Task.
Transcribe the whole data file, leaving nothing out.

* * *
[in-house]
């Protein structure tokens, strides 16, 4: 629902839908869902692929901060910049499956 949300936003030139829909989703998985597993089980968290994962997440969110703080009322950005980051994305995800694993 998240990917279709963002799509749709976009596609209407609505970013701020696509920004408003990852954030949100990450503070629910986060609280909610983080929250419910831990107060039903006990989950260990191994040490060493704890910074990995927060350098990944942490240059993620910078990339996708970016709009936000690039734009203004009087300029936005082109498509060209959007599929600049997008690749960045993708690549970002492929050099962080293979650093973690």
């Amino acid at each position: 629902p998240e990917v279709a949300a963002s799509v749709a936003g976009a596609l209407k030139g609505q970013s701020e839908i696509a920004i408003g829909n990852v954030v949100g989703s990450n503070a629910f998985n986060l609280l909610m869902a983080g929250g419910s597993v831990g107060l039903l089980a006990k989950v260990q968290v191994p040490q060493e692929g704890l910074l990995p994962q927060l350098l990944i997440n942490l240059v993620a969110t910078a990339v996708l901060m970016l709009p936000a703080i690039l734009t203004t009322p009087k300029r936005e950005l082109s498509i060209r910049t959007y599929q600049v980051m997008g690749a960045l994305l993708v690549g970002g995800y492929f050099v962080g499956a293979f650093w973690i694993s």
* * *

[in-house]
């Protein structure tokens, strides 16, 4: 629902839908869902692929901060910049499956 949300936003030139829909989703998985597993089980968290994962997440969110703080009322950005980051994305995800694993 998240990917279709963002799509749709976009596609209407609505970013701020696509920004408003990852954030949100990450503070629910986060609280909610983080929250419910831990107060039903006990989950260990191994040490060493704890910074990995927060350098990944942490240059993620910078990339996708970016709009936000690039734009203004009087300029936005082109498509060209959007599929600049997008690749960045993708690549970002492929050099962080293979650093973690």
């Amino acid at each position: 629902p998240e990917v279709a949300a963002s799509v749709a936003g976009a596609l209407k030139g609505q970013s701020e839908i696509a920004i408003g829909n990852v954030v949100g989703s990450n503070a629910f998985n986060l609280l909610m869902a983080g929250g419910s597993v831990g107060l039903l089980a006990k989950v260990q968290v191994p040490q060493e692929g704890l910074l990995p994962q927060l350098l990944i997440n942490l240059v993620a969110t910078a990339v996708l901060m970016l709009p936000a703080i690039l734009t203004t009322p009087k300029r936005e950005l082109s498509i060209r910049t959007y599929q600049v980051m997008g690749a960045l994305l993708v690549g970002g995800y492929f050099v962080g499956a293979f650093w973690i694993s």